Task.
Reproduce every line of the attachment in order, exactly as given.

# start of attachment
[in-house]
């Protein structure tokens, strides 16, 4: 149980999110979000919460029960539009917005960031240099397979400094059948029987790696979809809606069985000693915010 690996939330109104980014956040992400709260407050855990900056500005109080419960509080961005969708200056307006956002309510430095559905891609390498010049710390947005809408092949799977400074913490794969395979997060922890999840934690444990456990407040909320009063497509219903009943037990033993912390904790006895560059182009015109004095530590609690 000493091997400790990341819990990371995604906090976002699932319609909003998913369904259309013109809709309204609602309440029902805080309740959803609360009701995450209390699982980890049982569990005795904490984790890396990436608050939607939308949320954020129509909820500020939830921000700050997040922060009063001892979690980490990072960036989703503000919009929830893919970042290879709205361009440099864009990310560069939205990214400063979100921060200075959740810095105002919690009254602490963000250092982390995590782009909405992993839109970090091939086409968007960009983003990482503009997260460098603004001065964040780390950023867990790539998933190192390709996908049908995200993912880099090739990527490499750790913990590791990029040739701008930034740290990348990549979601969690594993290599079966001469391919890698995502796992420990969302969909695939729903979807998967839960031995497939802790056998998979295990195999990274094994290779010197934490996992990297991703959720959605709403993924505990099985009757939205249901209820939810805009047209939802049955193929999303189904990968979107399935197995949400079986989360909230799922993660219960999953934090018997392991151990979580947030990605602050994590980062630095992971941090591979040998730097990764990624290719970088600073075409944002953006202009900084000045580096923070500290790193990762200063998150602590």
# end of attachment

[in-house]
């Protein structure tokens, strides 16, 4: 149980999110979000919460029960539009917005960031240099397979400094059948029987790696979809809606069985000693915010 690996939330109104980014956040992400709260407050855990900056500005109080419960509080961005969708200056307006956002309510430095559905891609390498010049710390947005809408092949799977400074913490794969395979997060922890999840934690444990456990407040909320009063497509219903009943037990033993912390904790006895560059182009015109004095530590609690 000493091997400790990341819990990371995604906090976002699932319609909003998913369904259309013109809709309204609602309440029902805080309740959803609360009701995450209390699982980890049982569990005795904490984790890396990436608050939607939308949320954020129509909820500020939830921000700050997040922060009063001892979690980490990072960036989703503000919009929830893919970042290879709205361009440099864009990310560069939205990214400063979100921060200075959740810095105002919690009254602490963000250092982390995590782009909405992993839109970090091939086409968007960009983003990482503009997260460098603004001065964040780390950023867990790539998933190192390709996908049908995200993912880099090739990527490499750790913990590791990029040739701008930034740290990348990549979601969690594993290599079966001469391919890698995502796992420990969302969909695939729903979807998967839960031995497939802790056998998979295990195999990274094994290779010197934490996992990297991703959720959605709403993924505990099985009757939205249901209820939810805009047209939802049955193929999303189904990968979107399935197995949400079986989360909230799922993660219960999953934090018997392991151990979580947030990605602050994590980062630095992971941090591979040998730097990764990624290719970088600073075409944002953006202009900084000045580096923070500290790193990762200063998150602590």